6 Jun / 2023

Transport Futures for Canberra

On 8 May 2023 Deakin, and Yarralumla Residents Associations, assisted by Anthony Senti hosted a Public Seminar to provide Canberrans with an insight into alternative public transport technologies/solutions that are available/will be available to transport in Canberra — alternatives that could provide a more efficient, cost-effective, public transport system. The seminar featured three keynote speakers who presented papers on:

Trackless Tram

  • driverless cars
  • electric buses
  • trackless trams.

The meeting, which took place at the Canberra College Performing Arts Centre Theatre in Phillips attracted an audience of approximately sixty people.

The reasons for holding the seminar included:

  • Climate change presents some major challenges for the transport sector.
  • Vehicles with internal combustion engines are a significant source of greenhouse gas emissions.
  • New technologies have become available over the last decade to reduce these emissions.
  • The Australian public has limited knowledge of how fast these technologies are being adopted.
  • Word of this progress seems to have been slow in reaching Canberra.

The seminar heard about some options which are currently available and warrant more serious consideration. The options presented have important advantages over the cars, buses, and light rail currently in use in Canberra (flexible, fast, efficient, economical, and near-zero emission urban transport solutions). 

Reduced traffic and more open space

In opening the seminar, Dr John Bell, President of the Deakin Residents’ Association noted that more of us may be working from home since the arrival of COVID, but for most of us, getting to our place of work requires transport. We also need transport to access goods and services. Not all our requirements for daily living can be provided by local shops. Up till now, our suburban transport has largely relied on petrol or diesel-powered vehicles. This is going to have to change.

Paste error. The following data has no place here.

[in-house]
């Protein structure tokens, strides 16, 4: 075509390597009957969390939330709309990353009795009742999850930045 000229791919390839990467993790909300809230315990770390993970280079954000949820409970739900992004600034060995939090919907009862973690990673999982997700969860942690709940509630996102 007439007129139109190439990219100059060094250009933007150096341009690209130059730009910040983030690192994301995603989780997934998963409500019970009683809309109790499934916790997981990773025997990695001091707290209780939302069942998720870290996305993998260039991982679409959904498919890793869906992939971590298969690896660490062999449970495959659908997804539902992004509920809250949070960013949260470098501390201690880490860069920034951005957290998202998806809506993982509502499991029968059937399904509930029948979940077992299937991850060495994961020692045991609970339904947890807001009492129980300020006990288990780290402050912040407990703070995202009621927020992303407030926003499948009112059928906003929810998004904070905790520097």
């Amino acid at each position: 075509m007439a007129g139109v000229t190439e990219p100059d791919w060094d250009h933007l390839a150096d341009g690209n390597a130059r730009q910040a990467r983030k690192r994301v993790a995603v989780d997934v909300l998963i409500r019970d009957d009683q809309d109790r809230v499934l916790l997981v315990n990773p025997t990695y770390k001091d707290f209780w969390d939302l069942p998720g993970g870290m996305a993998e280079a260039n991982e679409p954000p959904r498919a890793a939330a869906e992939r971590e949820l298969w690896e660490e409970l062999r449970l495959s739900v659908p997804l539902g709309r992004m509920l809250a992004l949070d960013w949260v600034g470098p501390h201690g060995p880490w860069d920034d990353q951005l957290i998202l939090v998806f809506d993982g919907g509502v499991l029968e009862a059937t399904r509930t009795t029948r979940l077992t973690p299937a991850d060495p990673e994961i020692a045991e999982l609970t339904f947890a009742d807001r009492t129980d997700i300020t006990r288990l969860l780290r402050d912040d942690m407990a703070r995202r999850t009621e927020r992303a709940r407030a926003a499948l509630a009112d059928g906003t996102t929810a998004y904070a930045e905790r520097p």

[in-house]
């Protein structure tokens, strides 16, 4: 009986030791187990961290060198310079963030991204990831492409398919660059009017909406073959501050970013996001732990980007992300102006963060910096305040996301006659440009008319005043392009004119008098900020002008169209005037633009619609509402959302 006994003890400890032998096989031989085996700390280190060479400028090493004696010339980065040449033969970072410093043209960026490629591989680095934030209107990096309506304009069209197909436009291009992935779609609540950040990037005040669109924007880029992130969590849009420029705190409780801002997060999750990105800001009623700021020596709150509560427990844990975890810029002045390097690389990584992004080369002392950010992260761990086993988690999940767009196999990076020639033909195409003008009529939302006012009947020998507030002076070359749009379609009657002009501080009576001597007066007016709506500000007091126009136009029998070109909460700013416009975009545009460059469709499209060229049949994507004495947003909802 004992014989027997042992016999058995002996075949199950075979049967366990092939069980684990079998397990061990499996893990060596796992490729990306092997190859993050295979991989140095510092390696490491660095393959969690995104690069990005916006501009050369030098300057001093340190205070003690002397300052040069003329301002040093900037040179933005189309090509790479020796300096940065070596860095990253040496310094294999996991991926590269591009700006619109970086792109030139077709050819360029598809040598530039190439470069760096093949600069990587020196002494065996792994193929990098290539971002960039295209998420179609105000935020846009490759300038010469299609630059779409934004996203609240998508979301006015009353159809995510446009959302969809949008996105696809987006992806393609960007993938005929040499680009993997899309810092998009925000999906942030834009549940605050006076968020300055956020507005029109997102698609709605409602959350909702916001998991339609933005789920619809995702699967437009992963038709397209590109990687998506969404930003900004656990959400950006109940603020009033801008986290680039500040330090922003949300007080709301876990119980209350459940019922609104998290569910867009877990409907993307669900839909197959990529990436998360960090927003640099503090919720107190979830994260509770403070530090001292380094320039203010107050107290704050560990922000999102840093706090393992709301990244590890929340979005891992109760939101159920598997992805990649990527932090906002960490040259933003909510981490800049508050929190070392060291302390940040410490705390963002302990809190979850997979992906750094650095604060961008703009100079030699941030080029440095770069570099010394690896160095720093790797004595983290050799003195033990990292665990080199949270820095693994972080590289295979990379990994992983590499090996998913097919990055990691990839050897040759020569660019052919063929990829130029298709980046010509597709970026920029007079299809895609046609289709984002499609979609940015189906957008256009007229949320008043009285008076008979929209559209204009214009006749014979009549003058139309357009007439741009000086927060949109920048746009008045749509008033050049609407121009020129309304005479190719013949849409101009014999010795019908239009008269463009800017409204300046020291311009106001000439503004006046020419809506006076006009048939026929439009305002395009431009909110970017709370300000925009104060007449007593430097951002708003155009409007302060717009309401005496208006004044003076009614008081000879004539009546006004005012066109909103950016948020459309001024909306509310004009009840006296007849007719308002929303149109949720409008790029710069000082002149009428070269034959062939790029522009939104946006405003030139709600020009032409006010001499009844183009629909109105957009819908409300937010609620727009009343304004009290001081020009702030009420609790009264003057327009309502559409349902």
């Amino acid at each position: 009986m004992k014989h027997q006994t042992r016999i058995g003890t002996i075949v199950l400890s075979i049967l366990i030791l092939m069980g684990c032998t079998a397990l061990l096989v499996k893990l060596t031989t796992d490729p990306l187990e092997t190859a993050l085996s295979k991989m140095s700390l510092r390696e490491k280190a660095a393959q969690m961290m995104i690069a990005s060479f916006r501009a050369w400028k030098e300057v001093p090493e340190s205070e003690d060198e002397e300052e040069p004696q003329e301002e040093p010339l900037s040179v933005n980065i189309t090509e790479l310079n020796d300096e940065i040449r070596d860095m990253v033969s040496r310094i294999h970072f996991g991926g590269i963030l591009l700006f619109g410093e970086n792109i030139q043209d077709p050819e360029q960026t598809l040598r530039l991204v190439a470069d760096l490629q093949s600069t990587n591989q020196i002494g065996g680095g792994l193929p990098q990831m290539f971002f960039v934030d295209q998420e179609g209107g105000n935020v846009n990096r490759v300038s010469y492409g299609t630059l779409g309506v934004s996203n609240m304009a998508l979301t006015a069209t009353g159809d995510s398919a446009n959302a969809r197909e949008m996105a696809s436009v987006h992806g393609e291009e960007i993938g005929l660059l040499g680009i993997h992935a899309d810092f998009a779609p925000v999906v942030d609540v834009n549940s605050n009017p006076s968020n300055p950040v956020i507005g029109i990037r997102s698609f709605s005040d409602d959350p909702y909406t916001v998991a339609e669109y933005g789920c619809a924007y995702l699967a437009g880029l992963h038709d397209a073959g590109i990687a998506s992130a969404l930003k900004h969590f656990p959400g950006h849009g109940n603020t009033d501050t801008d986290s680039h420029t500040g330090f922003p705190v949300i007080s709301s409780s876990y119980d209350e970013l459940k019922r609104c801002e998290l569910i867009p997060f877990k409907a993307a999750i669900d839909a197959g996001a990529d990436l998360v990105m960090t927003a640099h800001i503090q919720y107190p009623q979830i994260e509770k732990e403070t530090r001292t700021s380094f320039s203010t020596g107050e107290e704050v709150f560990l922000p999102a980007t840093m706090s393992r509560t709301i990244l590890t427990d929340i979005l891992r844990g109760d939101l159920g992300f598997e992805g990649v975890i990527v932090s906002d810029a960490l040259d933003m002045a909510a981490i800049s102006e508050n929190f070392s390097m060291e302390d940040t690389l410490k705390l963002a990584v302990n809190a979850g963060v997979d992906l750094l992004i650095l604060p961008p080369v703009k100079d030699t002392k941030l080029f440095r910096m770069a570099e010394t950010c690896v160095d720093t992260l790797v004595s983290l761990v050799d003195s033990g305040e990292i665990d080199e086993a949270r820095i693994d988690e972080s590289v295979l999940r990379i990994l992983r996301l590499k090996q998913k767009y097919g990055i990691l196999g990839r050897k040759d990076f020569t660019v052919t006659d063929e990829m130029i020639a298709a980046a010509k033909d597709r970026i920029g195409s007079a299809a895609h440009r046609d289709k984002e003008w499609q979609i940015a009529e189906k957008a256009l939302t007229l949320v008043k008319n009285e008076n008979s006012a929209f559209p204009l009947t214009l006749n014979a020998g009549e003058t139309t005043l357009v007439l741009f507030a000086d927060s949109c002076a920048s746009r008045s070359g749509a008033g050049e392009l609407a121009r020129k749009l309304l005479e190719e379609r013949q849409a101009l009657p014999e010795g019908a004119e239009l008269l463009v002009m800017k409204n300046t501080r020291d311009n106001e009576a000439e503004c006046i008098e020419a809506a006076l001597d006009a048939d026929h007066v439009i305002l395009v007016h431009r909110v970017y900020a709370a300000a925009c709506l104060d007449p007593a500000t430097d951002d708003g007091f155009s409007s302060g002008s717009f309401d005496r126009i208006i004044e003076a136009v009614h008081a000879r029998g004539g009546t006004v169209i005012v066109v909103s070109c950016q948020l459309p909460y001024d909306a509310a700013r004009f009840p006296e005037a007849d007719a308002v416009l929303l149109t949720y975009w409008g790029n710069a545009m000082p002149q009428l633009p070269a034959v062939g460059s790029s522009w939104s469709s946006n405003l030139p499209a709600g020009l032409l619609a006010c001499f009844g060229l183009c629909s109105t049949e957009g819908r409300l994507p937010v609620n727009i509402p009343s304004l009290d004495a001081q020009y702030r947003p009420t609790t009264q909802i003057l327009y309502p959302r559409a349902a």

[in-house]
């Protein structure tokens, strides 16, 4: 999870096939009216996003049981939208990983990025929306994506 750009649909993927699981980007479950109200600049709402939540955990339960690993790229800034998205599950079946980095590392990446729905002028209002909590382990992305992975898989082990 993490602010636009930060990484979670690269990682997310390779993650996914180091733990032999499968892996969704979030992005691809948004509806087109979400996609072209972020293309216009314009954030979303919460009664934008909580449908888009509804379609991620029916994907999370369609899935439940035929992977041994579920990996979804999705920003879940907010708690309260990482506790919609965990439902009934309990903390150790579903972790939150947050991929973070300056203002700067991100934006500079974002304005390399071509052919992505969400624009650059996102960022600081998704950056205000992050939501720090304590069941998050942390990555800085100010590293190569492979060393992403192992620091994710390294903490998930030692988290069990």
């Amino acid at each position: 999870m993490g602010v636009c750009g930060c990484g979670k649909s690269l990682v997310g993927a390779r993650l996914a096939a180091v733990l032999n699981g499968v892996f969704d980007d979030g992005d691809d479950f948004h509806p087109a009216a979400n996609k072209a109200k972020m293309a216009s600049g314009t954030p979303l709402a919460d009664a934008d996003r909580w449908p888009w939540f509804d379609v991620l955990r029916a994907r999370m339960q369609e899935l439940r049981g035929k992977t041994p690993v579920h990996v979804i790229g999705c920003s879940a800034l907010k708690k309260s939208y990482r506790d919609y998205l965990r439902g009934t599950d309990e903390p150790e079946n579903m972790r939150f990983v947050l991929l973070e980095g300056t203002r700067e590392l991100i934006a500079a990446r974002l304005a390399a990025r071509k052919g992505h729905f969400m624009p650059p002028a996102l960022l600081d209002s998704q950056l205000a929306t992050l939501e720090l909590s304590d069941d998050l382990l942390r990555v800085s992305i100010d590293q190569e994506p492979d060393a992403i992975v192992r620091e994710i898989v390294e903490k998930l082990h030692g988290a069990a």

John went on to observe that decarbonising transport is now seen as critical to limiting global warming. The transport sector contributes around 20 per cent of Australia’s emissions. Electricity from wind and solar sources is seen as the best solution for decarbonizing the transport sector.

John noted that the direct use of electricity to power buses and rail has been around for a long time. However, advances in battery technology are reducing the need for overhead wires for buses. In a statement by the then Western Australian Premier, Mark McGown, on the 23 of April, he announced that WA bus fleets would go electric. There will be $125 million in State Government funds invested in the next financial year. This will be supplemented by a $125 million from Federal Government. This investment will deliver 130 new locally built electric buses and depot upgrades. The WA  Premier said:

“Electric vehicles are the future, and this investment will ensure Western Australia’s public transport network is clean and green for our net-zero future.

“Expanding our electric bus network is already having a tangible impact to reduce carbon emissions.

“Importantly, we will build these busses right here in Western Australia – creating local manufacturing jobs and supporting local businesses.”

In Canberra, the ACT Government announced in February that it would lease 12 electric buses this year. Minister Steel said that the Government planned to order a further 90 electric buses with a view to having an all-electric fleet by 2040. That target has been criticized for not delivering emission reductions sooner. The need to achieve reductions in greenhouse gases is urgent. John observed that, given that Action Bus currently has a fleet of 456 buses, buying 102 electric buses by 2040 falls a long way short of what is needed. If the money currently being invested in Light Rail Stage 2A was invested in electric buses, it would cover replacing the entire Action bus fleet.

John noted that, when it comes to electric cars, Canberra is ready and enthusiastic. A couple of weeks previously, Cupra, a car company based in Spain and owned by Volkswagen, launched its new electric car at the Arboretum. Canberra has a relatively high ownership rate of electric cars. This suggests that numbers of Canberra residents recognise the merits of electric vehicles and buses.

Three speakers made presentations at the seminar. Their details and links to the presentations follow:

  • Kent Fitch spoke on autonomous cars – presentation URL:  bit.ly/427yhBk 
  • Leon Arundel spoke about electric buses 
  • Alex Paton presented on trackless trams.
  1. A shared fleet of autonomous cars in Canberra 
  2. Electric bus rapid transit
  3. Introducing Trackless Trams

A dynamic discussion took place following the presentations.